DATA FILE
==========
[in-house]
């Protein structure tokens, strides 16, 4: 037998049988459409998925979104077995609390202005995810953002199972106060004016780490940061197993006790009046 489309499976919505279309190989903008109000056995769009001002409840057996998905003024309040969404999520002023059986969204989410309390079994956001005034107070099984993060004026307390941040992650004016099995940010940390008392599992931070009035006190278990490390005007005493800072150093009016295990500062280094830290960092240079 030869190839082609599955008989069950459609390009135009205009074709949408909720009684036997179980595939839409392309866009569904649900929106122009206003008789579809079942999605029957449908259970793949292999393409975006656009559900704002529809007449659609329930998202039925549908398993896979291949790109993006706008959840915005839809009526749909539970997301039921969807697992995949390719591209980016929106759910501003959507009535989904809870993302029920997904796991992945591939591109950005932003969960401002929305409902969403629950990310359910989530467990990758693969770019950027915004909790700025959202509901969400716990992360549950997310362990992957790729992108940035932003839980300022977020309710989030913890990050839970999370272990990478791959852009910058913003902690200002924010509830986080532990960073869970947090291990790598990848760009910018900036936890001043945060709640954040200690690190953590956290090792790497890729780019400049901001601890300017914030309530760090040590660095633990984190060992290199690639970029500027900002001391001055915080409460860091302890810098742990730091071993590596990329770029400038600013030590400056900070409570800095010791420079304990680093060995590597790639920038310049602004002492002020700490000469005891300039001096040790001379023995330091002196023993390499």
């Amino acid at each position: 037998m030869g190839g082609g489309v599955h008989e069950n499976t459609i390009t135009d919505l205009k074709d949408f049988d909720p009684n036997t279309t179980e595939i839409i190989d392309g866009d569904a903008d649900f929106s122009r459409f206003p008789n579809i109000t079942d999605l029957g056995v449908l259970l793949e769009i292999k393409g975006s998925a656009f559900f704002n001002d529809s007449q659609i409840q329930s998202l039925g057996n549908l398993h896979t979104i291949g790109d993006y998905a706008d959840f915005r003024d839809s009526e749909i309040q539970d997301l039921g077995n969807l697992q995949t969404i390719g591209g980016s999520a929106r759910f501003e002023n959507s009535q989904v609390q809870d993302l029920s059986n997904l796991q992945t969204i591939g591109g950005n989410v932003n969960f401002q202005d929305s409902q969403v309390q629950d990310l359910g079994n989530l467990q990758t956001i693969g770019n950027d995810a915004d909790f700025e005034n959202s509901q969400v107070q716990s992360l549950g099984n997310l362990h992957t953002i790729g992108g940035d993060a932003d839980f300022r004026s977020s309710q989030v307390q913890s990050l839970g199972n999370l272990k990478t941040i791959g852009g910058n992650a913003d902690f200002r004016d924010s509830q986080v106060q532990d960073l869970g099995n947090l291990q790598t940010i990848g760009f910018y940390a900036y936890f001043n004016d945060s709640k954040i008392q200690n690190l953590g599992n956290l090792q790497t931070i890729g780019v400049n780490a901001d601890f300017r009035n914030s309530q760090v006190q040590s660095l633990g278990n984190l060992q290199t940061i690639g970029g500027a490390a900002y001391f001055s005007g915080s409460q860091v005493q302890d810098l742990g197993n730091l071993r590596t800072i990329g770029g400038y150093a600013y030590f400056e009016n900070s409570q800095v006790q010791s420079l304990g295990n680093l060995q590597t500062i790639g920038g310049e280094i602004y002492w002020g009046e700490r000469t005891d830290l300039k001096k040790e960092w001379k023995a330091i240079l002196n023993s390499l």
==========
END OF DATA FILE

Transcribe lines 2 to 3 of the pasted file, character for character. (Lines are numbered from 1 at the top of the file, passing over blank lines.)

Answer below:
């Protein structure tokens, strides 16, 4: 037998049988459409998925979104077995609390202005995810953002199972106060004016780490940061197993006790009046 489309499976919505279309190989903008109000056995769009001002409840057996998905003024309040969404999520002023059986969204989410309390079994956001005034107070099984993060004026307390941040992650004016099995940010940390008392599992931070009035006190278990490390005007005493800072150093009016295990500062280094830290960092240079 030869190839082609599955008989069950459609390009135009205009074709949408909720009684036997179980595939839409392309866009569904649900929106122009206003008789579809079942999605029957449908259970793949292999393409975006656009559900704002529809007449659609329930998202039925549908398993896979291949790109993006706008959840915005839809009526749909539970997301039921969807697992995949390719591209980016929106759910501003959507009535989904809870993302029920997904796991992945591939591109950005932003969960401002929305409902969403629950990310359910989530467990990758693969770019950027915004909790700025959202509901969400716990992360549950997310362990992957790729992108940035932003839980300022977020309710989030913890990050839970999370272990990478791959852009910058913003902690200002924010509830986080532990960073869970947090291990790598990848760009910018900036936890001043945060709640954040200690690190953590956290090792790497890729780019400049901001601890300017914030309530760090040590660095633990984190060992290199690639970029500027900002001391001055915080409460860091302890810098742990730091071993590596990329770029400038600013030590400056900070409570800095010791420079304990680093060995590597790639920038310049602004002492002020700490000469005891300039001096040790001379023995330091002196023993390499």
């Amino acid at each position: 037998m030869g190839g082609g489309v599955h008989e069950n499976t459609i390009t135009d919505l205009k074709d949408f049988d909720p009684n036997t279309t179980e595939i839409i190989d392309g866009d569904a903008d649900f929106s122009r459409f206003p008789n579809i109000t079942d999605l029957g056995v449908l259970l793949e769009i292999k393409g975006s998925a656009f559900f704002n001002d529809s007449q659609i409840q329930s998202l039925g057996n549908l398993h896979t979104i291949g790109d993006y998905a706008d959840f915005r003024d839809s009526e749909i309040q539970d997301l039921g077995n969807l697992q995949t969404i390719g591209g980016s999520a929106r759910f501003e002023n959507s009535q989904v609390q809870d993302l029920s059986n997904l796991q992945t969204i591939g591109g950005n989410v932003n969960f401002q202005d929305s409902q969403v309390q629950d990310l359910g079994n989530l467990q990758t956001i693969g770019n950027d995810a915004d909790f700025e005034n959202s509901q969400v107070q716990s992360l549950g099984n997310l362990h992957t953002i790729g992108g940035d993060a932003d839980f300022r004026s977020s309710q989030v307390q913890s990050l839970g199972n999370l272990k990478t941040i791959g852009g910058n992650a913003d902690f200002r004016d924010s509830q986080v106060q532990d960073l869970g099995n947090l291990q790598t940010i990848g760009f910018y940390a900036y936890f001043n004016d945060s709640k954040i008392q200690n690190l953590g599992n956290l090792q790497t931070i890729g780019v400049n780490a901001d601890f300017r009035n914030s309530q760090v006190q040590s660095l633990g278990n984190l060992q290199t940061i690639g970029g500027a490390a900002y001391f001055s005007g915080s409460q860091v005493q302890d810098l742990g197993n730091l071993r590596t800072i990329g770029g400038y150093a600013y030590f400056e009016n900070s409570q800095v006790q010791s420079l304990g295990n680093l060995q590597t500062i790639g920038g310049e280094i602004y002492w002020g009046e700490r000469t005891d830290l300039k001096k040790e960092w001379k023995a330091i240079l002196n023993s390499l």